• An anonymous tip can be sent through the free RocklandCo DA Smartphone app for iPhone and Android or tablet.
  • Use the anonymous web tip form at the District Attorney’s Office at www.rocklandgov.com.
“This does not replace 911 for crimes in progress,” Zugibe said, adding the tips are an investigative tool for police to solve crimes. “The tips are 100 percent anonymous.”

Police said the tip system has been used in Westchester County for nearly six years and has helped solve “cold cases.”

The system costs $17,000 for 24 months. The cost is paid through funds seized from criminal enterprises, District Attorney’s Office Capt. Brendan Donohue said.

All tips will be investigated just as if a person called in on the telephone or walked into a police station, authorities said, referring to people submitting false information.

Zugibe also said the information is not prosecution testimony.

“This is not a substitute to testimony,”  he said. “This will be a valuable investigative tool.”

Read the full story from Lohud.

Cambridge Alert Network

Police Use tip411 to Send Alerts to 22,000 Residents in Cambridge, Massachusetts

Despite serving as an important line of communication during violent incidents or big snow events, like last week’s “bomb cyclone,” most of the city’s households are not signed up for the Cambridge Alert Network.

The Cambridge Alert Network is a system of various services including Citizen Observer (tip411), NextDoor and CodeRED. The network sends residents — through text, email or phone — crucial notifications relating to weather, crime, safety, and any other emergency situations.

Citizen Observer (tip411)

As a subscription-based service, Citizen Observer (tip411), a branch of the Alert Network, allows residents to sign up for citywide information on crime for each of the 13 neighborhoods in Cambridge. According to Jeremy Warnick, Cambridge Police Department’s director of communications and media relations, these notifications reach approximately 22,000 subscribers citywide: less than 20 percent of the city’s population.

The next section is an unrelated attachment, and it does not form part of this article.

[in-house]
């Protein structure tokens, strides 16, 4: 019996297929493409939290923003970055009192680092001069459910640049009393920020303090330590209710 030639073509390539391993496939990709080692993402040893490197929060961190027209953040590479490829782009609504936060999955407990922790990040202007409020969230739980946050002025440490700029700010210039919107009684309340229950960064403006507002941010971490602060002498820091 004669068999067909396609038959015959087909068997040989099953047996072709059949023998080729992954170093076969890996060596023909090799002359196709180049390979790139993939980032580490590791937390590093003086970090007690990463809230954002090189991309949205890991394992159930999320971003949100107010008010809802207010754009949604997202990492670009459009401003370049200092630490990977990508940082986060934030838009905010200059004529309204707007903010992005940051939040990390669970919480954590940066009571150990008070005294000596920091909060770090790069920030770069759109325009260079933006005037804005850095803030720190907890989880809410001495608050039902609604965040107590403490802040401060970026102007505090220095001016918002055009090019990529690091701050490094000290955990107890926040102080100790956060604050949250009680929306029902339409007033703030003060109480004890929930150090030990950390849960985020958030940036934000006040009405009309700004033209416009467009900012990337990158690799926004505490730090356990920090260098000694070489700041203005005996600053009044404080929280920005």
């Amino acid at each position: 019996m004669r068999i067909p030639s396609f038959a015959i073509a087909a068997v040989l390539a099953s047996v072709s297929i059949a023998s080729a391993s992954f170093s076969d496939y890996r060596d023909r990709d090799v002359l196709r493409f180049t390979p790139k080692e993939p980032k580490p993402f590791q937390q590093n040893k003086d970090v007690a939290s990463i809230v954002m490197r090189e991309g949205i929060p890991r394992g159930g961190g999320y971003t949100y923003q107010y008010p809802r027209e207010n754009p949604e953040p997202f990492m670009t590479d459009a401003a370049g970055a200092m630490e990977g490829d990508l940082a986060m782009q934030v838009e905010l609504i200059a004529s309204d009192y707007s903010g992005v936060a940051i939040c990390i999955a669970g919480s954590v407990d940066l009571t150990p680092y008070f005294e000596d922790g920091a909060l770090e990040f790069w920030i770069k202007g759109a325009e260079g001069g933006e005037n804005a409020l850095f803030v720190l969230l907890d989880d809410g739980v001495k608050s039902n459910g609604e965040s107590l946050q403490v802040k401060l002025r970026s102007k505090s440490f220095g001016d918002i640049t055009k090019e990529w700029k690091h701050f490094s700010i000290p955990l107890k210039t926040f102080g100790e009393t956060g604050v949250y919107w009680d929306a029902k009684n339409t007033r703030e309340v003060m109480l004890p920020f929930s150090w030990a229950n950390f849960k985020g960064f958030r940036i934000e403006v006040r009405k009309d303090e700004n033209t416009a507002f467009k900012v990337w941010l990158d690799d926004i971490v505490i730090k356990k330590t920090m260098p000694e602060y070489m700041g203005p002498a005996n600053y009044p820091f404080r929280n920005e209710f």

″[Citizen Observer] is really helpful, particularly with an ongoing criminal manner in which we will provide updates,” Warnick said. “The other component of it is that it also allows us to receive anonymous tips. [The tips] are encrypted so we have no idea who’s on the other side sending those in. It’s a trustworthy way of people submitting information that may help us with an investigation.”

Warnick said the department usually receives multiple crime tips a week through Citizen Observer, and that they often “come in waves.”

Read the full story from the Cambridge Chronicle

tip411 East Lyme Police

East Lyme police launch app for anonymous tips, crime alerts

East Lyme police say a newly launched mobile app will enable the police department to quickly send information to residents, and allow residents to anonymously send tips to police.

“We viewed it as a way to improve and increase our ability to interact with the public,” town police Chief Michael Finkelstein said about the decision to launch the app.

East Lyme residents can get the app through the Google Play Store, iTunes App Store or the East Lyme Police Department’s website, bit.ly/ELPolice, according to a news release announcing the app.

The ‘East Lyme PD’ app is free and was created by tip411, the release states.

Finkelstein stressed that the system is not monitored “24/7,” so anytime people have an immediate need for police assistance, they should call 911 or the regular East Lyme Police Department phone number.

Residents who don’t use a smartphone still can make anonymous tips by texting the tips along with the keyword “ELPD” to 847411 (tip411). They also can send tips online on the police department’s website, bit.ly/ELPolice, according to the release.

Police departments across the country use the tip411 system. Hamden and New London, which uses the system for anonymous tips, are among the police departments in Connecticut that use it, Finkelstein said.

East Lyme police plan to send out notifications about crime through the app. For example, when police were looking to identify a man who reportedly stole packages off a porch earlier this month, police could have used the app to push out information about the incident, including a photo, he said. People then could have replied to police anonymously about who they thought the man might be.

“We certainly encourage people to go out and get the app,” Finkelstein said. “It allows us to get information out to people much quicker.”

And, if people spot suspicious activity — whether it’s suspected drug-related activity or human trafficking or anything else — they can report what they see to the police through the app, Finkelstein said.

He said the app creates a dialogue between police and residents in which people can provide updated information and police can ask questions — and it’s all anonymous.

Read the full story from TheDay.com